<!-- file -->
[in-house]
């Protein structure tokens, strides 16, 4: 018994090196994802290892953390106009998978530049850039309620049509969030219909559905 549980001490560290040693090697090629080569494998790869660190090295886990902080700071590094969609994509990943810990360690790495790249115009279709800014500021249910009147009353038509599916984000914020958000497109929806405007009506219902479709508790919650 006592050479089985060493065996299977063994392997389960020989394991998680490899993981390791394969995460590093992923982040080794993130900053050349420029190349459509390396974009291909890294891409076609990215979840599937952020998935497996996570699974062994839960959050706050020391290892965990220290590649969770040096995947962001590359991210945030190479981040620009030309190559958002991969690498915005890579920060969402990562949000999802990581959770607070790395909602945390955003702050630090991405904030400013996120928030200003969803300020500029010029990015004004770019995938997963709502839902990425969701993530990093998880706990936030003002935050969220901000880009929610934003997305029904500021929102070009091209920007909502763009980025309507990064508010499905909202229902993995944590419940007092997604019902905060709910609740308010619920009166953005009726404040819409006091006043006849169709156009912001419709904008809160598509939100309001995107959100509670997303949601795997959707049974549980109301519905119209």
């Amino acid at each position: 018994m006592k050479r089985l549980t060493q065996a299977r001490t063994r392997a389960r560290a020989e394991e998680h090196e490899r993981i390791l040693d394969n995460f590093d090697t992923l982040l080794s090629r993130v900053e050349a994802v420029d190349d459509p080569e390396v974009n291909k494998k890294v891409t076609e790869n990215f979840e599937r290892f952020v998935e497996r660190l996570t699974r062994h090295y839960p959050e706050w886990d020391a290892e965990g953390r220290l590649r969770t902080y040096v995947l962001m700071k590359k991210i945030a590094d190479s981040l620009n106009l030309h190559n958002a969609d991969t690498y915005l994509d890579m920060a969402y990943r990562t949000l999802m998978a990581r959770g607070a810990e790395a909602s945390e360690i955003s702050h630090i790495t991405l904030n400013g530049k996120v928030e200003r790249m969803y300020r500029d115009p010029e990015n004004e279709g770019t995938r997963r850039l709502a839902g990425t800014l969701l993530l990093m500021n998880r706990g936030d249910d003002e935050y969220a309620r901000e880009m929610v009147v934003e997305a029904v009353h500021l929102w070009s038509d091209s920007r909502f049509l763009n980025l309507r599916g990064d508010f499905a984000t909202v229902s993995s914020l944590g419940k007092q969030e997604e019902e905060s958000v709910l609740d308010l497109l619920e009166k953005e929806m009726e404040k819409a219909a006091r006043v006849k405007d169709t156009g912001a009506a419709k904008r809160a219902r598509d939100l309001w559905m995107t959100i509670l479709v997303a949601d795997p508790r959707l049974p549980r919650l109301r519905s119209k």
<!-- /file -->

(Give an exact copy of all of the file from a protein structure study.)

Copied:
[in-house]
């Protein structure tokens, strides 16, 4: 018994090196994802290892953390106009998978530049850039309620049509969030219909559905 549980001490560290040693090697090629080569494998790869660190090295886990902080700071590094969609994509990943810990360690790495790249115009279709800014500021249910009147009353038509599916984000914020958000497109929806405007009506219902479709508790919650 006592050479089985060493065996299977063994392997389960020989394991998680490899993981390791394969995460590093992923982040080794993130900053050349420029190349459509390396974009291909890294891409076609990215979840599937952020998935497996996570699974062994839960959050706050020391290892965990220290590649969770040096995947962001590359991210945030190479981040620009030309190559958002991969690498915005890579920060969402990562949000999802990581959770607070790395909602945390955003702050630090991405904030400013996120928030200003969803300020500029010029990015004004770019995938997963709502839902990425969701993530990093998880706990936030003002935050969220901000880009929610934003997305029904500021929102070009091209920007909502763009980025309507990064508010499905909202229902993995944590419940007092997604019902905060709910609740308010619920009166953005009726404040819409006091006043006849169709156009912001419709904008809160598509939100309001995107959100509670997303949601795997959707049974549980109301519905119209």
């Amino acid at each position: 018994m006592k050479r089985l549980t060493q065996a299977r001490t063994r392997a389960r560290a020989e394991e998680h090196e490899r993981i390791l040693d394969n995460f590093d090697t992923l982040l080794s090629r993130v900053e050349a994802v420029d190349d459509p080569e390396v974009n291909k494998k890294v891409t076609e790869n990215f979840e599937r290892f952020v998935e497996r660190l996570t699974r062994h090295y839960p959050e706050w886990d020391a290892e965990g953390r220290l590649r969770t902080y040096v995947l962001m700071k590359k991210i945030a590094d190479s981040l620009n106009l030309h190559n958002a969609d991969t690498y915005l994509d890579m920060a969402y990943r990562t949000l999802m998978a990581r959770g607070a810990e790395a909602s945390e360690i955003s702050h630090i790495t991405l904030n400013g530049k996120v928030e200003r790249m969803y300020r500029d115009p010029e990015n004004e279709g770019t995938r997963r850039l709502a839902g990425t800014l969701l993530l990093m500021n998880r706990g936030d249910d003002e935050y969220a309620r901000e880009m929610v009147v934003e997305a029904v009353h500021l929102w070009s038509d091209s920007r909502f049509l763009n980025l309507r599916g990064d508010f499905a984000t909202v229902s993995s914020l944590g419940k007092q969030e997604e019902e905060s958000v709910l609740d308010l497109l619920e009166k953005e929806m009726e404040k819409a219909a006091r006043v006849k405007d169709t156009g912001a009506a419709k904008r809160a219902r598509d939100l309001w559905m995107t959100i509670l479709v997303a949601d795997p508790r959707l049974p549980r919650l109301r519905s119209k």